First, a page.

The University of Michigan-Dearborn has issued a public apology after finding itself in the headlines for all of the wrong reasons. The university generated controversy about race relations after segregating virtual student “cafes” earlier this month.
Two virtual events were held this week that were split up into two groups: “Black, Indigenous and People of Color” and another for “Non-POC” students.
The University of Michigan-Dearborn has since apologized to the students, saying the “cafes” were one-time events and that students were free to visit either room regardless of how they identify.
“UM-Dearborn sincerely regrets the terms used to describe the ‘cafe’ events held on September 8,” a statement from the university read. “The terms used to describe these virtual events and the descriptions themselves were not clear and not reflective of the university’s commitment to diversity, equity and inclusion.”
“University of Michigan-Dearborn is committed to fostering and maintaining an inclusive campus environment and encourages ongoing dialogue amongst our students, faculty and staff on challenging issues. As campus activities continue to operate in a predominantly remote capacity due to COVID-19, our Center for Social Justice and Inclusion has looked to develop virtual spaces that allow for these important conversations to continue.”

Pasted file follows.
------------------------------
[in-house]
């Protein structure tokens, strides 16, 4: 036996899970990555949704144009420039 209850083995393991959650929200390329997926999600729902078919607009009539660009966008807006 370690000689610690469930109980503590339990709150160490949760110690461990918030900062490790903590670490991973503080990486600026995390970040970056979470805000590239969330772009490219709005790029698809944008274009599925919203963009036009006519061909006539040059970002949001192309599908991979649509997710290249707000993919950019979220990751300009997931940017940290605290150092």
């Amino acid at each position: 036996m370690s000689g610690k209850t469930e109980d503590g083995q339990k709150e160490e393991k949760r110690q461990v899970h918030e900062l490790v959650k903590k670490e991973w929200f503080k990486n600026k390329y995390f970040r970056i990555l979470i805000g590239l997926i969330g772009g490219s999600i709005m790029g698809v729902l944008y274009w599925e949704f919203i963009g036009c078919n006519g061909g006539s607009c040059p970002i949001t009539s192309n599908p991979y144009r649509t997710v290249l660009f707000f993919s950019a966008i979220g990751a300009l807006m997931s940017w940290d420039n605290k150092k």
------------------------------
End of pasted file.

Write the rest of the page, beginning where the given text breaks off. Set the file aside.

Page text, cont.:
The university added that the rooms were labeled in a way to “provide students from marginalized communities a space that allowed for them to exist freely without having to normalize their lives and experiences.”
You can read the full statement here.
While the mistake was unfortunate, it does allow the university to learn from their own mistakes and work to provide a better, more inclusive environment for everyone moving forward.